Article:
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Mr. Popper's Penguins (2011)

PG   |    |  Comedy, Family, Fantasy


Mr. Popper's Penguins (2011) Poster

The life of a businessman begins to change after he inherits six penguins, and as he transforms his apartment into a winter wonderland, his professional side starts to unravel.

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6/10
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  • Carla Gugino at an event for Mr. Popper's Penguins (2011)
  • Jim Carrey and Carla Gugino at an event for Mr. Popper's Penguins (2011)
  • Carla Gugino and Madeline Carroll at an event for Mr. Popper's Penguins (2011)
  • Ryan Lee at an event for Mr. Popper's Penguins (2011)
  • Jim Carrey in Mr. Popper's Penguins (2011)
  • Jim Carrey and Desmin Borges in Mr. Popper's Penguins (2011)

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25 October 2011 | LloydBayer
Perky Pooper's Pretty Penguins
Loosely based on the 1938 novel of the same name by Richard and Florence Atwater, this is a family movie that does not ask to be taken seriously.

As a kid, Popper never really knew his father, an explorer who was always away on some adventure or another. As an adult, he is a successful New York realtor, but divorced and lives away from his two kids. Mr. Popper's (Jim Carrey) latest assignment is to acquire a landmark restaurant owned by entrepreneur Selma Van Gundy (Angela Lansbury). Despite Popper's gift of the gab, Van Gundy will not sell the "Tavern on the Green" unless the buyer is a person of true value. After a not so convincing attempt at buying the tavern, Popper receives a strange inheritance from his late father— half a dozen penguins. At first Popper is annoyed and irritated with these frosty creatures but they start to grow on him. His children then fall in love with the penguins and soon enough, he starts to date his ex-wife (Carla Gugino) again. Soon enough, Popper converts his plush New York condo into a winter wonderland to accommodate his winged friends; much to the dismay of his neighbors and a pesky animal protection zoologist. Eventually, Popper is on the verge of getting his family back but his bosses fire him for ignoring his job. Popper must now decide between being a lovable family man or revert back to being a cold business man that he was.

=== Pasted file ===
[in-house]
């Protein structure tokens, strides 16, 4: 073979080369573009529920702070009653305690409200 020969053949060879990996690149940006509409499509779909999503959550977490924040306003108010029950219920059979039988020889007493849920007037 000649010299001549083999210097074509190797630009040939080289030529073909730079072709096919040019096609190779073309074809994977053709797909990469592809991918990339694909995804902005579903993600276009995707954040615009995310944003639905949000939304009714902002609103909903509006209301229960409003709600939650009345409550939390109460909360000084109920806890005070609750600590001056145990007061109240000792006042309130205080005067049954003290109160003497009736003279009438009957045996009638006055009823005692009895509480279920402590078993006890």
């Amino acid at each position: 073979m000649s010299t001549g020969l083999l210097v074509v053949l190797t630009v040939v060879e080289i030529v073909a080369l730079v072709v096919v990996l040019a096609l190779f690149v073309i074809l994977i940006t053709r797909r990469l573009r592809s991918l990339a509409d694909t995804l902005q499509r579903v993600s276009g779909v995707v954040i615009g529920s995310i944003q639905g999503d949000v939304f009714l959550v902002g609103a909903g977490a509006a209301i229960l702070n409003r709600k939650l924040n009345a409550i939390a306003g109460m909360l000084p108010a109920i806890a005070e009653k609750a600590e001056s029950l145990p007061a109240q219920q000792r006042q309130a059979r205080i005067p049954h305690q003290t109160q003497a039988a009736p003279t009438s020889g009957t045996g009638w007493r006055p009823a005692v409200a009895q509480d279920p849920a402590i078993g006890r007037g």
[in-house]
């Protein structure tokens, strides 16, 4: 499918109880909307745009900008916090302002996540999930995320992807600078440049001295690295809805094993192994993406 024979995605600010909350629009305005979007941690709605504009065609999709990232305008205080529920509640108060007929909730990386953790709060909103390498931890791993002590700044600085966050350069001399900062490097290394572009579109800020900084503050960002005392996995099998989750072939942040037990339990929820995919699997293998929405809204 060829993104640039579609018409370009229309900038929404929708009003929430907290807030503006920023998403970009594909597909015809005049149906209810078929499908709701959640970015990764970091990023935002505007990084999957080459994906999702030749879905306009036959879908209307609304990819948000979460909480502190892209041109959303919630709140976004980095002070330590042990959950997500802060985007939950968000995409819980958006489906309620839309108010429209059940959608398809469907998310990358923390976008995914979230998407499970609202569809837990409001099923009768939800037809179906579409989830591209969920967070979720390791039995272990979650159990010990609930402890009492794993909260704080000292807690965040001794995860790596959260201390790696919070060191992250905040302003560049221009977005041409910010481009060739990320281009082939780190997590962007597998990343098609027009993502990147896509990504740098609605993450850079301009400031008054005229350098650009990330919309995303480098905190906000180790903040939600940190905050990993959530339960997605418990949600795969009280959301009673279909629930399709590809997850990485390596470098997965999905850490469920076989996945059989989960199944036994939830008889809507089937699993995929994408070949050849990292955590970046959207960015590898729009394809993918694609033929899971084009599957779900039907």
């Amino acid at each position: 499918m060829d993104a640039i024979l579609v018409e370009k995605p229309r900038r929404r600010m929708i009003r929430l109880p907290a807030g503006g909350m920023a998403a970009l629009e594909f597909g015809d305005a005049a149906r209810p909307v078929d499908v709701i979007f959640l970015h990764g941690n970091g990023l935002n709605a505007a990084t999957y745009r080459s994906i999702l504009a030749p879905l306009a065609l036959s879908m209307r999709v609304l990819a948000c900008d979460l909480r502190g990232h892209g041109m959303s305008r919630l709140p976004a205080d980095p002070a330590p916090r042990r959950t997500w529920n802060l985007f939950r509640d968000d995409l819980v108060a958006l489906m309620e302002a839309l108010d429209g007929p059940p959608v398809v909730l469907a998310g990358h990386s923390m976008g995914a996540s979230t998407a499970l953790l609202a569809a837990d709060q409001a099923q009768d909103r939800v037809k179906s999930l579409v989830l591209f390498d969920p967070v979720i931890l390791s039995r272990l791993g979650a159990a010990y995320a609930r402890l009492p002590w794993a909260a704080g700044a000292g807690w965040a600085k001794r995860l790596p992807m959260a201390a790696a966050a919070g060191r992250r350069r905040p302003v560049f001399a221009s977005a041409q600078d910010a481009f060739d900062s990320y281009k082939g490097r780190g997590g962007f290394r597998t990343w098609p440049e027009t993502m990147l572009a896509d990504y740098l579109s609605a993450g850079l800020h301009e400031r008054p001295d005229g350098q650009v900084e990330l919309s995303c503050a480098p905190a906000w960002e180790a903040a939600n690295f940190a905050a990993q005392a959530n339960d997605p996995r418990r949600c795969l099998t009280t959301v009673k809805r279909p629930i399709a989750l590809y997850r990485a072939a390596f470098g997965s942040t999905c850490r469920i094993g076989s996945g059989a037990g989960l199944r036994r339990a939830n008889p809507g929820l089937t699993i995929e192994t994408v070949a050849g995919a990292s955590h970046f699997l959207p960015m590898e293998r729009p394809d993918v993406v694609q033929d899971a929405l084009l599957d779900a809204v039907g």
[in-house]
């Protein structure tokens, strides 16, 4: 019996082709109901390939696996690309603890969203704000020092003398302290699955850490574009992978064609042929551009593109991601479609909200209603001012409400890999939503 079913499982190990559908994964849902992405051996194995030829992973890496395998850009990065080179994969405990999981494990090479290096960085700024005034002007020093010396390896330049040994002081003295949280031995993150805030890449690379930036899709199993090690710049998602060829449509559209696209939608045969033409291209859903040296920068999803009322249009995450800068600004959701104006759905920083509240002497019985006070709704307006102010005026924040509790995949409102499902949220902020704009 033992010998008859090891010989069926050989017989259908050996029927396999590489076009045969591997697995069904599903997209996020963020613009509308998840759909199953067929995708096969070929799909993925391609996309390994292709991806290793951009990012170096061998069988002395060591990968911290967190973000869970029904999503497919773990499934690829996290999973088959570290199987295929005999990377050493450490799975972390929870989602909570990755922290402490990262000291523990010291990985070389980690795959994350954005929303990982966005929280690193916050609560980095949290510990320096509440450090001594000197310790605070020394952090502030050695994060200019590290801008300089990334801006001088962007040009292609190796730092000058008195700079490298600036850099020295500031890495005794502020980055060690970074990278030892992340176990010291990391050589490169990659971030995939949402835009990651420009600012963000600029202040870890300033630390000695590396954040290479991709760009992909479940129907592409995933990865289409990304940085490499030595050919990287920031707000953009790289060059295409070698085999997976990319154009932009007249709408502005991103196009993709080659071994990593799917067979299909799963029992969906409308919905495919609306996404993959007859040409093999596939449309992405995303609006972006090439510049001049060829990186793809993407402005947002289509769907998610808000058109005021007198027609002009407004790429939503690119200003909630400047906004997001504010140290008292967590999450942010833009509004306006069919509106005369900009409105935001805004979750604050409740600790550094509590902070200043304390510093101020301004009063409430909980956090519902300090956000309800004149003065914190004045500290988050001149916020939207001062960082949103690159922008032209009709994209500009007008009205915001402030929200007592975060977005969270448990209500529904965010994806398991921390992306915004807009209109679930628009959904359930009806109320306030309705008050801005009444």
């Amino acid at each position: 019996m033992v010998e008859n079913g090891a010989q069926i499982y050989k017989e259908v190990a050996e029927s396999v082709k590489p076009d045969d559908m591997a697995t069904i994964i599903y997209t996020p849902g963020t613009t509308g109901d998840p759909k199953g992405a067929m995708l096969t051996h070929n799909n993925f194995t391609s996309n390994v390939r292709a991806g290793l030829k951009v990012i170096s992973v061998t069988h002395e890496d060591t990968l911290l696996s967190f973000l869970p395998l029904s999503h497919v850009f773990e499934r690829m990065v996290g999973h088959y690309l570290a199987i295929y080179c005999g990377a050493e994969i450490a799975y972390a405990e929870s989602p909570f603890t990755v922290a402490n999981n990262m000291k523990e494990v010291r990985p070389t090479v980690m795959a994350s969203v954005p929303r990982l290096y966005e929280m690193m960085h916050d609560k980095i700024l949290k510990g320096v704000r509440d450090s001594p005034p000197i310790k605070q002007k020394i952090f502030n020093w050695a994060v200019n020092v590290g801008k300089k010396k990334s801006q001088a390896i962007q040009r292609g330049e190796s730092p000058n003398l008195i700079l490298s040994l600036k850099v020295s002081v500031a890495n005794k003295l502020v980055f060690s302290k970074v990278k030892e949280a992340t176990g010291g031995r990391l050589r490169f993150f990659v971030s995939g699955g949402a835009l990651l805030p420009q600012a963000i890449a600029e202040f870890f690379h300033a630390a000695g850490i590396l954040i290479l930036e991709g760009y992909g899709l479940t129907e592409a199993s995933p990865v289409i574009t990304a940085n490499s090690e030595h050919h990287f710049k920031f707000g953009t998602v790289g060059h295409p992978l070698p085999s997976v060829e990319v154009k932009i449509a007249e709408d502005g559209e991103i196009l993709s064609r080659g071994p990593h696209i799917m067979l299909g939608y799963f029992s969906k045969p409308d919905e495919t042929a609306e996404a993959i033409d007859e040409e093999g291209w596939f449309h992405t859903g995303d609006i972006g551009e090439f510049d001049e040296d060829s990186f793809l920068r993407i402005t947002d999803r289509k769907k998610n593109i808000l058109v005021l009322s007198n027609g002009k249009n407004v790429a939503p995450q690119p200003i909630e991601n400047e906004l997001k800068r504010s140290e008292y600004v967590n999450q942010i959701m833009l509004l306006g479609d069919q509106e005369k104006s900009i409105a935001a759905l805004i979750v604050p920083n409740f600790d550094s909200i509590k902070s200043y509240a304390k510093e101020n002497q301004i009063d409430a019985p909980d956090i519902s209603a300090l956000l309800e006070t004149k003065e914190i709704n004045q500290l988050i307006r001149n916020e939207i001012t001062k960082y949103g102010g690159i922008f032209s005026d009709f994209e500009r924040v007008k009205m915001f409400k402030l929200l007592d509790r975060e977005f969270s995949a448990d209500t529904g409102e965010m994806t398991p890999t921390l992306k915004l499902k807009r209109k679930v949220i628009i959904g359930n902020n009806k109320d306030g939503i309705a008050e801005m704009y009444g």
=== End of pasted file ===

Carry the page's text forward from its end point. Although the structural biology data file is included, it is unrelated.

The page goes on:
Adults will find this movie filled with predictable moments, some of which are cliché ridden. Still, there is a lot of charm and feel-good moments if viewed as a family movie. Kids will find the penguins adorable, funny and mischievous, all at the same time. Having said that, there are few recurring jokes for adults as well, only thing is they are more potty than witty. Jim Carrey fans will find his rubber-face moments dwindled down to barely a handful of scenes. Although Carrey still has it in him, it is evidently clear that his on-screen magic has diminished over the years since "Ace Ventura: Pet Detective". As a woman caught between dating her ex-husband and a new prospect, Gugino's scenes are subtle but do not really add as much in terms of comic moments. There is however, a bit of feisty raunchiness in her eyes, and if this was manifested into deeds it would have really added an extra depth to the movie. As a guest appearance, I was delighted to see Ms Lansbury in this movie. Most noted as a TV icon in "Murder She Wrote", Lansbury's addition to the casting is well placed in a role as the regale New York entrepreneur. They could have added anyone from Glenn Close to Meryl Streep, but Lansbury is perfectly cast and commands respect in the very few scenes she appears in. Another standout appearance comes from the lovely Ophelia Lovibond as Popper's personal assistant, Ms Peppy. If you think the title of the movie is a bit of a tongue twister, wait till you hear Peppy; a person with precise paranoia in punctuating phrases with ample amounts of Ps. Pretty perky! With just ten titles to his credit, this is a decent effort from director Mark Waters. Although a far cry from "Happy Feet", Waters' depiction of six cute penguins, albeit CGI assisted, adds amusement and heart felt warmth to scenes of icy New York. As a result, this is a pleasant movie for families with young kids and is a preferred alternative to a trip to the zoo.

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